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Native American Vietnam Veteran Pouch

Pouch obtained from an Oneida Indian at the 1997 Milwaukee River Front Pow-Wow.
(Museum object #1999.40.1)

Acquired from an Oneida Indian at a Pow-Wow in Milwaukee, Wisconsin, the bag shown at left represents the proud tradition of Native American military service. The maker used a traditional Native American form, the pouch, and embellished it with military and veterans� insignia from the Vietnam War.

The strength, bravery, pride, and wisdom required for successful military service are qualities traditionally revered in many Native American cultures. Today, there are approximately 190,000 Native American military veterans, representing the highest record of service per capita of any ethnic group in the United States. Many of these veterans were part of the 42,000 Native Americans who fought during the Vietnam era, ninety percent of whom were volunteers.

Of the many insignia that decorate this bag, the bronze medal on the far left is the Vietnam Service Medal, awarded to all members of the United States Armed Forces serving in Vietnam between July 3, 1965 and March 28, 1973. The medal�s design includes bamboo trees, adapted from Vietnam�s Presidential flag, and a partially concealed dragon that represents the sometimes clandestine nature of the Vietnamese conflict. Each color of the ribbon also has significance. The yellow background with vertical red stripes was inspired by the colors of the Republic of Vietnam�s flag, while the green border on either side represents the jungle of that country. Soldiers who received the medal were awarded a small bronze star to indicate each campaign they served in (three appear on this ribbon).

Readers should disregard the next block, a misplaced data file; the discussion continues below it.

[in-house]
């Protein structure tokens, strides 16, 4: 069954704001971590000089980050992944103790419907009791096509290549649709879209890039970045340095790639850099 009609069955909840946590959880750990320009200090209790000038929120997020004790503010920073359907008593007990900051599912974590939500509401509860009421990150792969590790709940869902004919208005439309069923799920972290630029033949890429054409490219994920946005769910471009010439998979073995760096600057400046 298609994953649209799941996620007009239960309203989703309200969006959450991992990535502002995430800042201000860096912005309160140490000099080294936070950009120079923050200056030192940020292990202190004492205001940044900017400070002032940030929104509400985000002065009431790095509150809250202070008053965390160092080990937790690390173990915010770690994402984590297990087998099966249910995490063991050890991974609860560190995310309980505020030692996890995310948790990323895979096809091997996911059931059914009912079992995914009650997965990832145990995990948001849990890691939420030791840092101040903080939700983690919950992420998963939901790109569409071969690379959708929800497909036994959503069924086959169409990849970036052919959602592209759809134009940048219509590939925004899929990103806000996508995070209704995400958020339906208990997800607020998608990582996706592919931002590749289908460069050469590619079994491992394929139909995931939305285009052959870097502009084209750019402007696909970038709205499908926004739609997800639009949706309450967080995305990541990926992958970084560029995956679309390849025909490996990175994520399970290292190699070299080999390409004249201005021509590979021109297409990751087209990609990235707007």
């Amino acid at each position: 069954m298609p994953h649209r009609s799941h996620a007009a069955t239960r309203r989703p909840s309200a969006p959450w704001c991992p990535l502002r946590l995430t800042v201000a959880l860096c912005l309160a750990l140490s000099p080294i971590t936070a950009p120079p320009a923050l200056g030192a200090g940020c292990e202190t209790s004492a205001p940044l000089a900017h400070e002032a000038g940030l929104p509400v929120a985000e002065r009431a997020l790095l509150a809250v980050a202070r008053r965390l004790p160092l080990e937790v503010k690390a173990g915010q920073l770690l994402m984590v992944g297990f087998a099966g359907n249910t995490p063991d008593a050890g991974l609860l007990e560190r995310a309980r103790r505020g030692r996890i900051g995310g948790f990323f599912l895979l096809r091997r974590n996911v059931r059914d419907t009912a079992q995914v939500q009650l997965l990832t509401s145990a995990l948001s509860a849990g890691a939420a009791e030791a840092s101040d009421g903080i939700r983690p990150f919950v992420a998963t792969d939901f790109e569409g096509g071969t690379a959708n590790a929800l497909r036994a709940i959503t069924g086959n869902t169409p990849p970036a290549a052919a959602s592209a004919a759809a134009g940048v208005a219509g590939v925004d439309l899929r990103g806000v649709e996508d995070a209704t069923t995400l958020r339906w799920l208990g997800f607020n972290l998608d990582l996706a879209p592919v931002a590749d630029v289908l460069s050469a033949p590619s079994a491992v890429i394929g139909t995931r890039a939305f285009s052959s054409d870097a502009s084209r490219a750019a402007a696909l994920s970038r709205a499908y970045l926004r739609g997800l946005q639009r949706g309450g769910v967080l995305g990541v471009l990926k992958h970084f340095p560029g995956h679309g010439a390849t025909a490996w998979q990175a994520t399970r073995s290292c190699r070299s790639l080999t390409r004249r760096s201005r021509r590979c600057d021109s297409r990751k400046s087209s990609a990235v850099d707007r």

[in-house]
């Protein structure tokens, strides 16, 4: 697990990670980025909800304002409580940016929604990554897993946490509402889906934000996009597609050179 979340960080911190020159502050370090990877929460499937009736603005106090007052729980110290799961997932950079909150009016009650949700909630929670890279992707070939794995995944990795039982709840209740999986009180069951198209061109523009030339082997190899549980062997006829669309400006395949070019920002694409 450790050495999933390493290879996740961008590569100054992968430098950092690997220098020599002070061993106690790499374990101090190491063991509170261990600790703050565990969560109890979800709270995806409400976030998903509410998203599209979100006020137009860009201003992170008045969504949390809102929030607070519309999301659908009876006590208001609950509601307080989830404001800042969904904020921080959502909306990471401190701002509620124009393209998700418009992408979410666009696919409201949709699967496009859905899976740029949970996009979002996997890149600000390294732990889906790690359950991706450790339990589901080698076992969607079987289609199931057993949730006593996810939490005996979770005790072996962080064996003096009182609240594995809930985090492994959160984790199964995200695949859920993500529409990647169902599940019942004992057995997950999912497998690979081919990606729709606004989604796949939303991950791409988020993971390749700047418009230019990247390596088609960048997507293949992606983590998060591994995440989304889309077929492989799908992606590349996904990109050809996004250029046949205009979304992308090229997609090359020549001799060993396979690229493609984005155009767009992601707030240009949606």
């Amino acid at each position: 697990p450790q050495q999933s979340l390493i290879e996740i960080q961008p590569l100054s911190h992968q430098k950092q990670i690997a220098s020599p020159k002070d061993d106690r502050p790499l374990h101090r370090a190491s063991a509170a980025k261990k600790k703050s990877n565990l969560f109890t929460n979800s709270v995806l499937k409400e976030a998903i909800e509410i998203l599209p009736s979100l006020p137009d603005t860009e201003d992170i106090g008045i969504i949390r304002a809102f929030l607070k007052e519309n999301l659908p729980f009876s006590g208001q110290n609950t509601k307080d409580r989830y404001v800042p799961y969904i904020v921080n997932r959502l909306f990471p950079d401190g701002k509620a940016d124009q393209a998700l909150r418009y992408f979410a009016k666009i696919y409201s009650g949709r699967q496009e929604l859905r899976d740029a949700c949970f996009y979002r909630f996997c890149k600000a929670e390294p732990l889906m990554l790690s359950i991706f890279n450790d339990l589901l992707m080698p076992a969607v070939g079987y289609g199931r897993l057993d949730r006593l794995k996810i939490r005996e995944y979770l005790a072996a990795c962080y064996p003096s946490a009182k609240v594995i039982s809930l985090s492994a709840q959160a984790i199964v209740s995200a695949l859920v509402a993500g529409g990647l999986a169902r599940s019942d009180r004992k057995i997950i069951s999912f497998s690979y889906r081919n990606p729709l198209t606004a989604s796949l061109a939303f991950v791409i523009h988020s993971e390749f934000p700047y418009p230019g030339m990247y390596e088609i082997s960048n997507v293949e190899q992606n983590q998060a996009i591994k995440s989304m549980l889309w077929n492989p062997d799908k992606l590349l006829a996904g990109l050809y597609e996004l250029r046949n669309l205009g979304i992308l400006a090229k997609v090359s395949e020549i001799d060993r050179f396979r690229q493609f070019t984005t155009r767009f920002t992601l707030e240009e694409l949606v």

At the top center of the pouch is a ribbon from a Purple Heart, the oldest military decoration in the world still in use and the first American award made available to the common soldier. General George Washington initially established it as the Badge of Military Merit from his headquarters at Newburgh, New York, on August 7, 1782. The Purple Heart is awarded to members of the U.S. Armed Forces who are wounded by an instrument of war in the hands of the enemy or who die of wounds received in action.

During the Vietnam era, soldiers� insignia began featuring subdued tones of olive green and black, as seen here in the �U.S. ARMY� tape and the U.S. flag patch. These colors were introduced to make soldiers less conspicuous to their enemies during combat. Appearing at the bottom center of the bag, the POW/MIA patch shows a solitary figure against the background of a Prisoner of War camp. The patch is a powerful reminder of the over 1,800 American personnel still unaccounted for from the Vietnam era. Appearing below the POW/MIA patch is an American Legion emblem. The American Legion, a veterans� organization, voiced great concern over the fate of POWs in Vietnam and continues to press for a full accounting of POW/MIAs today.

This pouch and other intriguing expressions of Wisconsin's varied culture can be seen at the Wisconsin Historical Museum in the exhibit Person to Person: Communicating Identity Through Wisconsin Folk Objects, on display through June 24, 2006.


Posted on November 10, 2005

This article appears in the following categories:

  • Wisconsin Indians
  • War
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